I also had the opportunity to travel to Vienna. This is my new favorite city in Europe. Everyone was very friendly, the public transportation was easy to navigate, and they had tons of things to see and do. I especially loved all the parks and also a free Film Festival that the Town Hall was hosting.

All these cities are beautiful but living in a European city has been an adjustment. I won’t lie, sometimes I crave familiarity and look for American things like TGI Friday’s. Prague has positive and negative points about it like any city. I love all the history and just walking through the cobblestone streets for hours, the shopping, the prices, and the weather has been great as well. While here I feel like I’ve learned a lot about being on your own and pushing through uncomfortable situations. That’s what study abroad is all about and why every single person should get to experience at least a summer abroad. If you choose Prague as your destination, take a weekend trip to see another country or city. Take advantage of every minute of your experience because it goes by a lot faster than you think.

Greetings from Berlin!

The last couple weeks, I have been fortunate enough to enjoy the fascinating city that is Berlin, Germany. Many recommend studying abroad, and for good reasons. I can now say that having the opportunity to live and learn in a foreign country has convinced me to advocate that everyone look at their chances of going abroad. I have had the time of my life the last several weeks while here, and I hope that discussing the study abroad experience a bit will give people a better idea of what studying abroad entails and how great of an experience you can make it!

In regards to advice for prospective study abroad students, I have a few things to emphasize:

1. Be open. When you travel to another country, you will be immersed in another culture that often does things differently than what we’ve become accustomed to. I have learned much about what is and isn’t socially accepted in Germany, from social norms to different laws. This is part of what makes studying abroad so fascinating, and something I very much enjoy. If you are able to study abroad, do so with an open mind on all fronts, so that you can acclimate yourself much quicker and fully appreciate the culture you are in.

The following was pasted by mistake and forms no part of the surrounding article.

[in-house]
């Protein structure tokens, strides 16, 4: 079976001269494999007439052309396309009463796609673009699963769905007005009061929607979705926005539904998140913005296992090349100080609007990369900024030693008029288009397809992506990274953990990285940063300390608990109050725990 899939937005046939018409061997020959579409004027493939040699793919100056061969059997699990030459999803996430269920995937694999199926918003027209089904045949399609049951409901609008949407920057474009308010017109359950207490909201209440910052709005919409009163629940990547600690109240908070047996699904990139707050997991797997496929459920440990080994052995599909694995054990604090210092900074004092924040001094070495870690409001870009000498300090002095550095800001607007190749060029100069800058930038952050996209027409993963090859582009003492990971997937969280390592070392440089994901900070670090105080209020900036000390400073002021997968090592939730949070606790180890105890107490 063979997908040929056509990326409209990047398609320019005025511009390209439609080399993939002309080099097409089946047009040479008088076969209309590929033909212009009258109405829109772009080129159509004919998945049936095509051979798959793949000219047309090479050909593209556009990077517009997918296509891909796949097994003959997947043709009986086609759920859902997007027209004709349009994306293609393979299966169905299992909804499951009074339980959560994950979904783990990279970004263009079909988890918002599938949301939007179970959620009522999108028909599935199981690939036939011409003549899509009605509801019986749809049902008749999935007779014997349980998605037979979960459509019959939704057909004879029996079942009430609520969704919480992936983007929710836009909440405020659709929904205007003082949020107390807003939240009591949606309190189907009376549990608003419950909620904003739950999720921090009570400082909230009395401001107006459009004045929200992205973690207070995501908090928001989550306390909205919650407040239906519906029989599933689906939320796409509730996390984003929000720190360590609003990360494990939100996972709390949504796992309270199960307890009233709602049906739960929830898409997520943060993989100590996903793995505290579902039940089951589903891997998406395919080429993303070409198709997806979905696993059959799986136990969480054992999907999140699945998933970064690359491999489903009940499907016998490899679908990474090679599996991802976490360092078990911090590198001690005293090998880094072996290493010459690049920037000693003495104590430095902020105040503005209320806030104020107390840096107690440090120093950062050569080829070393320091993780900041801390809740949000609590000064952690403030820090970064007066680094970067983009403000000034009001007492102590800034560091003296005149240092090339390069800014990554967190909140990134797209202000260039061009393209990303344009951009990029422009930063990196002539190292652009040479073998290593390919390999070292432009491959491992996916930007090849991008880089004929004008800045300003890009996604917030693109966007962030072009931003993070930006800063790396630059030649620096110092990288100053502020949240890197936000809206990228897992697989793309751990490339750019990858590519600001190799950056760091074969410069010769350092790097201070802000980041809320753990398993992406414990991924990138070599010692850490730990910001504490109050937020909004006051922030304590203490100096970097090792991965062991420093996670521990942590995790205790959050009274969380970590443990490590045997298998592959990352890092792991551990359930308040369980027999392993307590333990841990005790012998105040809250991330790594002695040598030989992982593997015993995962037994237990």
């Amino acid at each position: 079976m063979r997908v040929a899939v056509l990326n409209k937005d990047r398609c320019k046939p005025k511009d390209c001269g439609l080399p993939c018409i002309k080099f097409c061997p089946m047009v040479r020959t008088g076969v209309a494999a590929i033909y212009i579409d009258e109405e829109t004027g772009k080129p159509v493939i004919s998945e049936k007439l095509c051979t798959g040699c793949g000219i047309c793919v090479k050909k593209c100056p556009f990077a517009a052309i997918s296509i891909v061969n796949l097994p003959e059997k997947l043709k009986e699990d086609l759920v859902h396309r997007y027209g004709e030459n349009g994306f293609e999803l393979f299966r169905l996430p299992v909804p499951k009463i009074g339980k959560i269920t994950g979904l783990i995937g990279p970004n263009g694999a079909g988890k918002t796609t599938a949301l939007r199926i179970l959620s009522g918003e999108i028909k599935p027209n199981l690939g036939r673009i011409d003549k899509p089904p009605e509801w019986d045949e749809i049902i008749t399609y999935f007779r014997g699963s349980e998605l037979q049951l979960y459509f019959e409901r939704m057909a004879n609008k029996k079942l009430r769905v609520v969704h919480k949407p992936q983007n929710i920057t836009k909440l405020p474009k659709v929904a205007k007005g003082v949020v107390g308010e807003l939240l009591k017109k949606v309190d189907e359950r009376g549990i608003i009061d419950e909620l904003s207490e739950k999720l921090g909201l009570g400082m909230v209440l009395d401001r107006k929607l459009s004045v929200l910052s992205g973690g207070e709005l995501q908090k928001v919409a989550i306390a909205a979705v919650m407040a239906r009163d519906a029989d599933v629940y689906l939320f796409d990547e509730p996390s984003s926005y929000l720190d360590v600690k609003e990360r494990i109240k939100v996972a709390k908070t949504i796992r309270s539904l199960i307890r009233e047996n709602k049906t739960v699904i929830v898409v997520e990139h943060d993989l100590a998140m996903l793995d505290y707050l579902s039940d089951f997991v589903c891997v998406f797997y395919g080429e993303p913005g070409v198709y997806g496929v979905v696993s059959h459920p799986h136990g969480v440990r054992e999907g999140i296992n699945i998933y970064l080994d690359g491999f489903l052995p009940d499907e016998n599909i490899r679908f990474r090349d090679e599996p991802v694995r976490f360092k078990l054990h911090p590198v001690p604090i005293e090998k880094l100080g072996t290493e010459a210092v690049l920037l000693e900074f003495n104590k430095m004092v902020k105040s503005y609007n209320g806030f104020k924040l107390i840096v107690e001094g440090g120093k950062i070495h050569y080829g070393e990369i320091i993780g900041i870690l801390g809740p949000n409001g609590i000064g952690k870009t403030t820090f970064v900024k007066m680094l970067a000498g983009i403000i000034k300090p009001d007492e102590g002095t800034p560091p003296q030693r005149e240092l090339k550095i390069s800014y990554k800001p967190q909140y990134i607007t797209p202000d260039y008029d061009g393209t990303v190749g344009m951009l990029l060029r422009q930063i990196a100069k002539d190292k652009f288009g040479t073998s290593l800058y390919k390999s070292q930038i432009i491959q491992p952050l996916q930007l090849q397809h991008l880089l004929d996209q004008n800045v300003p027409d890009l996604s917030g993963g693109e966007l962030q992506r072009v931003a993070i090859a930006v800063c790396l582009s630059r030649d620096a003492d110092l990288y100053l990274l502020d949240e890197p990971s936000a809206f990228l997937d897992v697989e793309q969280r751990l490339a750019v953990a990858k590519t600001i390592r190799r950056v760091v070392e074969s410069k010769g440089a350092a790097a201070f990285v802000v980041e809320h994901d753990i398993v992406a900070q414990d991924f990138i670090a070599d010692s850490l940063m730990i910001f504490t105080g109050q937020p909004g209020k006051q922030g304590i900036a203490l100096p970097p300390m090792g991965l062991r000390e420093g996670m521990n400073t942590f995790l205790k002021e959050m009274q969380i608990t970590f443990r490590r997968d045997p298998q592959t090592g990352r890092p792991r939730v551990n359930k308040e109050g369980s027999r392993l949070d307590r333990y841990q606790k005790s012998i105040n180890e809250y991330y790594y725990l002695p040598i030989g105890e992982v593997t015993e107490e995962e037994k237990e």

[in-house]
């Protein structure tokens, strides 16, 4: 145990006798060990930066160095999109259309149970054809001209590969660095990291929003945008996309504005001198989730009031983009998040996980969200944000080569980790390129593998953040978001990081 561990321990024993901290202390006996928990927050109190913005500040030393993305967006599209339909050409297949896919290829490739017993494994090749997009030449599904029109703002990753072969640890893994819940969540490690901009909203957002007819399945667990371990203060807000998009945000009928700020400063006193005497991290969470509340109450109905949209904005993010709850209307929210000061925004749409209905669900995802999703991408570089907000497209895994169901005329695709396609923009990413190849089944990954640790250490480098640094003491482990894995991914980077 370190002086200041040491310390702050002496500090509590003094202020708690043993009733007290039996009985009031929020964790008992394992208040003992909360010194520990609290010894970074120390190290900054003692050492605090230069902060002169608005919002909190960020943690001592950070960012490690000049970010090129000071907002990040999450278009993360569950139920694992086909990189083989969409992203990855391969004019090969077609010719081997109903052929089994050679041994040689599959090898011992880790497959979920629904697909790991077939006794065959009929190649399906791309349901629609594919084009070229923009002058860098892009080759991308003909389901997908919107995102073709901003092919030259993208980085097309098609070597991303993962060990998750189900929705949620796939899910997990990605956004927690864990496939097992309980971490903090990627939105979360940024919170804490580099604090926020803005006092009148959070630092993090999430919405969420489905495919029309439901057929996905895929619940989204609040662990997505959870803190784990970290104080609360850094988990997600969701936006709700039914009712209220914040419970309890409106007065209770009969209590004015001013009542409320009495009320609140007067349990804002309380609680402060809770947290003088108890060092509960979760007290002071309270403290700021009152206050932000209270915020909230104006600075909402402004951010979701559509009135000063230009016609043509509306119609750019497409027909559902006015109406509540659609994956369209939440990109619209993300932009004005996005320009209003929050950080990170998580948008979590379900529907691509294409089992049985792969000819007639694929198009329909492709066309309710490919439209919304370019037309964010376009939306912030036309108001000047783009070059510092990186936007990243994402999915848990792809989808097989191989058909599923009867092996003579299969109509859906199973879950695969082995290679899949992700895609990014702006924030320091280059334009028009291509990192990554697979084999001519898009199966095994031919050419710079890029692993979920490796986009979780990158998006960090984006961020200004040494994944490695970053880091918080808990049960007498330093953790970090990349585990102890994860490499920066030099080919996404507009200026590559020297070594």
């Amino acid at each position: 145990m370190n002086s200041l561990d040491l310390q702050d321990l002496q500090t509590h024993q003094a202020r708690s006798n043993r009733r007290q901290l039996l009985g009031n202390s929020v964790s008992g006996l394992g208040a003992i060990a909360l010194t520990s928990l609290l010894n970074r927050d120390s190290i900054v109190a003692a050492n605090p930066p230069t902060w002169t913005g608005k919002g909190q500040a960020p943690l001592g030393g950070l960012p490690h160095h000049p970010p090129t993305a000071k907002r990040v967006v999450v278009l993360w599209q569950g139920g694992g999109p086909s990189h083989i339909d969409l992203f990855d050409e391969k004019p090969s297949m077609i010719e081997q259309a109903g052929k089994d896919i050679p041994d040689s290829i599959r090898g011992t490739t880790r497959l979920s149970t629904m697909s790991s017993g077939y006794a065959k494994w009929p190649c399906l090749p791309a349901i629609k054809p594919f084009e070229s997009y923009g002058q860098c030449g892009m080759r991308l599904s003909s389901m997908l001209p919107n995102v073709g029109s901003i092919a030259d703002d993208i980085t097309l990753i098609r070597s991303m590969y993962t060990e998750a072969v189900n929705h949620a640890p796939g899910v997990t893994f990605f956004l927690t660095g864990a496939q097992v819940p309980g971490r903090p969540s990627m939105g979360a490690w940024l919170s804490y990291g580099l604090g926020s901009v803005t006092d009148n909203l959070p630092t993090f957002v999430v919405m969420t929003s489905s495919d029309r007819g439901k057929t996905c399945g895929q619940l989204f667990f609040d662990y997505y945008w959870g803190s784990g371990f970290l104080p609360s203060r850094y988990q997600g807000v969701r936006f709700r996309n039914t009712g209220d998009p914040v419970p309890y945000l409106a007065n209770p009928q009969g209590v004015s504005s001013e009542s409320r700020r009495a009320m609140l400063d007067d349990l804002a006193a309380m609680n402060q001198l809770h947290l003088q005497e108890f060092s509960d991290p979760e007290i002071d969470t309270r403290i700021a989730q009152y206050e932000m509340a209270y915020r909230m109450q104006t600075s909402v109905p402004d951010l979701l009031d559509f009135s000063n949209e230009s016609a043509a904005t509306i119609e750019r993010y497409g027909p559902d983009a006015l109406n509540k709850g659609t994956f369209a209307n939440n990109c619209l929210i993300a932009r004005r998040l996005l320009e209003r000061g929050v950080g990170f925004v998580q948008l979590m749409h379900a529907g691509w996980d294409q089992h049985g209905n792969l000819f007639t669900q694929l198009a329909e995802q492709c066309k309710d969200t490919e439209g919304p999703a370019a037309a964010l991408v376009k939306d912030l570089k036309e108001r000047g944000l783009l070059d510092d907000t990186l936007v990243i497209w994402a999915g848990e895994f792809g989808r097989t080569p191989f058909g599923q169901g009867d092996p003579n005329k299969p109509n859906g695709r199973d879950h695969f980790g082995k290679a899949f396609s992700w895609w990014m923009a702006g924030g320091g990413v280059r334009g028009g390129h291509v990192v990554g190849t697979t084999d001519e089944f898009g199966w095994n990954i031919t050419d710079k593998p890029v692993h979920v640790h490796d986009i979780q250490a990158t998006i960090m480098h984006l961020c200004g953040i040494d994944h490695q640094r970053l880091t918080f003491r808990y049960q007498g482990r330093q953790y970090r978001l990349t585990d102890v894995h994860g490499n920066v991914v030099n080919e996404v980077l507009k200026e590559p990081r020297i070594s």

2. Be safe. Different countries have different security concerns, and the most efficient way to avoid trouble is common sense. Always travel with groups (preferably 3 or more) and be aware of your surroundings. Be conscious of the situation you are in, and never take personal security for granted.

3. Be prepared. Studying up on what to expect in each culture and the general history of the nation you will be in always helps. Each nation has a few things that they do differently, and often the downside of not being aware of such differences can result in you being ripped off in one way or another. Having a familiarity with the language always helps, and understand that you’ll have to be flexible to get by on a day-to-day basis.

4. Have a basic plan. It is important that you have an idea about what you wish to do while you’re there. Doing preliminary research helps in this as well. When I travel places, I have a few things in mind that I’d like to do/see. However, don’t plan too much. Often, the most fun is when you get a bit lost or do something off the beaten path and you end up in a unique place that you didn’t expect. I’ve found that knowing some places I’d like to go and being flexible on how to get there is a great recipe for success. Planning everything will give you a better chance of accomplishing each thing you wished to, but being adventurous and just “winging it” appeals to me.

5. Pack smart (light). Taking too many things with you is cumbersome and unnecessary. For a month in Berlin, I packed a backpack and a small carry-on bag. I believe it was a total of 30 pounds of things, which is pretty light. You will likely have opportunities to do laundry, so packing lots of clothes is pointless. Plus, you will probably want to bring back a few souvenirs, so allowing for some extra space in your bag would be smart.

My time in Berlin has been a wonderful experience. I have been to countless museums and historical sights, many relevant to the Nazi era and division of Berlin that has been so impactful the last half-century. I have found that looking into the history of such regimes as the Nazis and Soviets (when they controlled East Berlin) has taught me a great deal about what I value as an individual. Each day something unexpected occurs, and I welcome it with open arms. The weather has been mild, the people have been warm, and the culture has been fascinating. Berlin is said by many to be the “new New York City” and after spending time here, I agree whole-heartedly. The German economy is booming, and as a business major, I see the advantages of familiarizing myself with the nation because of its importance to the global economy.